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Virtual Eye Screenings Detect Potential Blindness

Dr. Blice examining an image of the eye.
John Lewis and Julia Shillinglaw
Dr. Blice examining an image of the eye.

There are an estimated 34 million people living with diabetes in the United States. Long-term complications of diabetes include cardiovascular disease, nerve damage and eye damage. People who experience diabetic retinopathy may eventually go blind. For many patients in the early stages of diabetic retinopathy, there may not be any symptoms at all and that is why screening is important.

“If we can find it before symptoms start, then hopefully we can actually do something about it,” says Dr. Martin Smith, medical director for Harvest Free Medical Clinic located in North Charleston, South Carolina.

Harvest Free Medical Clinic serves as a safety net clinic for people who lack insurance or the financial resources to pay for medical care. Dr. Smith says the clinic strives to build a relationship with patients while providing care.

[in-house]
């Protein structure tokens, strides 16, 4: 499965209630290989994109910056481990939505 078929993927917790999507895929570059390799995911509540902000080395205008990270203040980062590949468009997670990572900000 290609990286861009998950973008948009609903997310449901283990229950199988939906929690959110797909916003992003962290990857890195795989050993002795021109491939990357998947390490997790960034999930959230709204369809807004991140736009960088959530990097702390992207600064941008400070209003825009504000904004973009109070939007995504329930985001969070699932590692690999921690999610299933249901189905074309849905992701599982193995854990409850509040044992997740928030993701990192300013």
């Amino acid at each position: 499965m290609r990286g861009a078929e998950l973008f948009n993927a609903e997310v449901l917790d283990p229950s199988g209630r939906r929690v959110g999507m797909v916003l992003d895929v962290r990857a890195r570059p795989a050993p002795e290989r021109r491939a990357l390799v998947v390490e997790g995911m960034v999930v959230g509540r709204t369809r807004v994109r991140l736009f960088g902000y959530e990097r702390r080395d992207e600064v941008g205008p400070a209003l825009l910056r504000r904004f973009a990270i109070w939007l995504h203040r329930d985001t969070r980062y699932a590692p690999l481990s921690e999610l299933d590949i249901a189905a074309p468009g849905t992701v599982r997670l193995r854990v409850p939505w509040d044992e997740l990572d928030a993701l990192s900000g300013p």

Dr. Jeffrey Blice, M.D., and Clinical Professor of Ophthalmology at the Medical University of South Carolina, said a Duke Endowment Grant made it possible to start a telehealth imaging system at the free clinic. Using a retinal imaging camera, pictures are taken of patients eyes and then those images are sent to doctors at MUSC.

“We have actually detected pretty severe disease in people that otherwise would have caused them to go blind,” Dr. Blice said.

He said saving even three or four people in a year from going blind is a huge benefit both to patients and to the healthcare system because of the costs associated with caring for blind patients throughout their lifetime.

“The benefit of telehealth is capturing those people who may have disease so that we can try and treat them,” Dr. Blice said.

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